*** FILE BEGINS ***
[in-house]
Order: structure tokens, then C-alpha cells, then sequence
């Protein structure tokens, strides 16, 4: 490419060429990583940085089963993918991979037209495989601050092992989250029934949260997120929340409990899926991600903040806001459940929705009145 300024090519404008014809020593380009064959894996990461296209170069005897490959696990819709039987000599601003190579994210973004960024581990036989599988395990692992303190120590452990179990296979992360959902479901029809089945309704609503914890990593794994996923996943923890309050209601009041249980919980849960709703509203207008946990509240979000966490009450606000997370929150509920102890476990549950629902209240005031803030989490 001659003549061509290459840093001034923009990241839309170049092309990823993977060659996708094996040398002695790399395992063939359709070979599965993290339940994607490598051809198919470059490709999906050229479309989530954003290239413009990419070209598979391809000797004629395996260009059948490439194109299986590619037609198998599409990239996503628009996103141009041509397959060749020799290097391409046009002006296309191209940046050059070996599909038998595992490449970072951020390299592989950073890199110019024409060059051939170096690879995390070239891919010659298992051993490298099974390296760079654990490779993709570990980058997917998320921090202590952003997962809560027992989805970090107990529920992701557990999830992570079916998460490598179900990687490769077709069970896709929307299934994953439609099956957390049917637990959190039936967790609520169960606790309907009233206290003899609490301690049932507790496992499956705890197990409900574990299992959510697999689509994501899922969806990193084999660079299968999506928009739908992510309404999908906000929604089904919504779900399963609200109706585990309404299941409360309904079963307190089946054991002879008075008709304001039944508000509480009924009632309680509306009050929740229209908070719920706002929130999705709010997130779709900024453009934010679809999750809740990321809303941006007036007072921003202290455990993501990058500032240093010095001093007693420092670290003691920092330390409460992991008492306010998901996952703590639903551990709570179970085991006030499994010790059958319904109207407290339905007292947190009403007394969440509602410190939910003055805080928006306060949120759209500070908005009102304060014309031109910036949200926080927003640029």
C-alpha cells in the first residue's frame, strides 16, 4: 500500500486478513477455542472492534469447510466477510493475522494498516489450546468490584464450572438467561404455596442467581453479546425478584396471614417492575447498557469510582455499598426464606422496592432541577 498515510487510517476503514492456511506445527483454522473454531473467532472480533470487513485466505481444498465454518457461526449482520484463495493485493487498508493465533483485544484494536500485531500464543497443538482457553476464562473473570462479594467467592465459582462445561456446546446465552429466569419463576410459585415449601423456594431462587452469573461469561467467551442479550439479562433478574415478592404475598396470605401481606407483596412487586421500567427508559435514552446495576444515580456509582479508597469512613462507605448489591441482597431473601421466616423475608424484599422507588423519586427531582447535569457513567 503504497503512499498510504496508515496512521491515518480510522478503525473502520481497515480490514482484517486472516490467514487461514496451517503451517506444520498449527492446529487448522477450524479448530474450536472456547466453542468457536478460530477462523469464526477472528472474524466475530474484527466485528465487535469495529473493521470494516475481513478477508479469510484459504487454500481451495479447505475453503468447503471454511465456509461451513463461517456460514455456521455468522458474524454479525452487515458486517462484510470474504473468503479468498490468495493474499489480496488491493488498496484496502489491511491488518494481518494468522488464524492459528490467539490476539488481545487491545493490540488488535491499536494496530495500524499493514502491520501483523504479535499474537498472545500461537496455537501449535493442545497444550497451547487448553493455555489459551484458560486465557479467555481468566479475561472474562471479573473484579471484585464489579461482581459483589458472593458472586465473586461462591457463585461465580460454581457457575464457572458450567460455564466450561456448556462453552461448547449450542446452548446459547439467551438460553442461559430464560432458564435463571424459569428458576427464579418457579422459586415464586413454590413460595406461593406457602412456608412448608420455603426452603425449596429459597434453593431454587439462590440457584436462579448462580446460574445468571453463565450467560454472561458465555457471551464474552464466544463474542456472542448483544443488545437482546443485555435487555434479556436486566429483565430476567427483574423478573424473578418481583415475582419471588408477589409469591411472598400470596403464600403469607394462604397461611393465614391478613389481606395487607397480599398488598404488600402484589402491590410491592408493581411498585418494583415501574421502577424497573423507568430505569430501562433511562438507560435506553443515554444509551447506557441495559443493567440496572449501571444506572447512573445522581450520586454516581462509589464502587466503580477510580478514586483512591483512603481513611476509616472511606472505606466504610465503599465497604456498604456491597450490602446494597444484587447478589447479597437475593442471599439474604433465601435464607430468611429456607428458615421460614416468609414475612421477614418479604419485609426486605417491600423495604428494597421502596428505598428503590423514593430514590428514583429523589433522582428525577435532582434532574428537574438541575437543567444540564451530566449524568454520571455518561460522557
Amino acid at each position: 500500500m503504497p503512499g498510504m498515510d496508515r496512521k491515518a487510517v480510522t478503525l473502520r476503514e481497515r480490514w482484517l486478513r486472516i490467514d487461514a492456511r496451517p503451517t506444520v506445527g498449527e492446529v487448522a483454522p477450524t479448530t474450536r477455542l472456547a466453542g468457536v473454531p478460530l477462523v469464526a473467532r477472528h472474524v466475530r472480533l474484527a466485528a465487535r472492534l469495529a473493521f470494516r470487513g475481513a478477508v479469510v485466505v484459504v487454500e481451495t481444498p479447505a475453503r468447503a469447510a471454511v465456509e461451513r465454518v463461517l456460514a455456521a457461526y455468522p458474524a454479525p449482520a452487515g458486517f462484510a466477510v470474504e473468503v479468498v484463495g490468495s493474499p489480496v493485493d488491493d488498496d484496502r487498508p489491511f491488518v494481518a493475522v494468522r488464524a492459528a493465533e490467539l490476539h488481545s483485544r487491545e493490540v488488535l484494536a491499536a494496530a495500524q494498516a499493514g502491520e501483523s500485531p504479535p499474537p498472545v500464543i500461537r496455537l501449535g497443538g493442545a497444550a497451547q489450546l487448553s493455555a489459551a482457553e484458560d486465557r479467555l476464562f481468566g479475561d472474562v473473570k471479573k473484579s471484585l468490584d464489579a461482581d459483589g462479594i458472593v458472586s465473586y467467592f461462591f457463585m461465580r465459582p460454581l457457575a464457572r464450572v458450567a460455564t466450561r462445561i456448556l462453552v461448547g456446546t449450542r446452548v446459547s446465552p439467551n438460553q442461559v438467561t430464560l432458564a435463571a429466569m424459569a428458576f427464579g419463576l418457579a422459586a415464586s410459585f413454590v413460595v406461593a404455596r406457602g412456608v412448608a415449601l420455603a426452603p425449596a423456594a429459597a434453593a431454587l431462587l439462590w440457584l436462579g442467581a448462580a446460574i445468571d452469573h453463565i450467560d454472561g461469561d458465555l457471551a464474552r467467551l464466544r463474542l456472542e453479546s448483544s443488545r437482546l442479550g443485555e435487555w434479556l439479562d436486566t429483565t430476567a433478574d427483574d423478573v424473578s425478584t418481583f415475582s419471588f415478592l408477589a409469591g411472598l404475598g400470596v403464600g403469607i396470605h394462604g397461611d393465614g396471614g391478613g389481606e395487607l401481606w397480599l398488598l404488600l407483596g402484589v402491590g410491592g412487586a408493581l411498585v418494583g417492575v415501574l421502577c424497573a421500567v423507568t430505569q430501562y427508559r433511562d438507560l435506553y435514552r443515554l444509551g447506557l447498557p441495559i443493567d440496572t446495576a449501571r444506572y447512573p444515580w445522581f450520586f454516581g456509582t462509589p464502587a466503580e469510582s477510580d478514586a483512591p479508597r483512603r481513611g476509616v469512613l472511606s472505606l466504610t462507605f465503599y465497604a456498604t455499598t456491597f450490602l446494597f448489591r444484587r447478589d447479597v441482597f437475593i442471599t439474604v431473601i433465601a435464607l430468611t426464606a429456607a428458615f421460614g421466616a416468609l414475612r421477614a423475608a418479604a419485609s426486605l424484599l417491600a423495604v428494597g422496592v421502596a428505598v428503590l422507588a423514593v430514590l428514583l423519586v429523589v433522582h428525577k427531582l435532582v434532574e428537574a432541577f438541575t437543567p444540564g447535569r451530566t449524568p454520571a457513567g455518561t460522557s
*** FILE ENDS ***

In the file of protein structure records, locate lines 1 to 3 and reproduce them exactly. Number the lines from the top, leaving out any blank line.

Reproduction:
[in-house]
Order: structure tokens, then C-alpha cells, then sequence
């Protein structure tokens, strides 16, 4: 490419060429990583940085089963993918991979037209495989601050092992989250029934949260997120929340409990899926991600903040806001459940929705009145 300024090519404008014809020593380009064959894996990461296209170069005897490959696990819709039987000599601003190579994210973004960024581990036989599988395990692992303190120590452990179990296979992360959902479901029809089945309704609503914890990593794994996923996943923890309050209601009041249980919980849960709703509203207008946990509240979000966490009450606000997370929150509920102890476990549950629902209240005031803030989490 001659003549061509290459840093001034923009990241839309170049092309990823993977060659996708094996040398002695790399395992063939359709070979599965993290339940994607490598051809198919470059490709999906050229479309989530954003290239413009990419070209598979391809000797004629395996260009059948490439194109299986590619037609198998599409990239996503628009996103141009041509397959060749020799290097391409046009002006296309191209940046050059070996599909038998595992490449970072951020390299592989950073890199110019024409060059051939170096690879995390070239891919010659298992051993490298099974390296760079654990490779993709570990980058997917998320921090202590952003997962809560027992989805970090107990529920992701557990999830992570079916998460490598179900990687490769077709069970896709929307299934994953439609099956957390049917637990959190039936967790609520169960606790309907009233206290003899609490301690049932507790496992499956705890197990409900574990299992959510697999689509994501899922969806990193084999660079299968999506928009739908992510309404999908906000929604089904919504779900399963609200109706585990309404299941409360309904079963307190089946054991002879008075008709304001039944508000509480009924009632309680509306009050929740229209908070719920706002929130999705709010997130779709900024453009934010679809999750809740990321809303941006007036007072921003202290455990993501990058500032240093010095001093007693420092670290003691920092330390409460992991008492306010998901996952703590639903551990709570179970085991006030499994010790059958319904109207407290339905007292947190009403007394969440509602410190939910003055805080928006306060949120759209500070908005009102304060014309031109910036949200926080927003640029």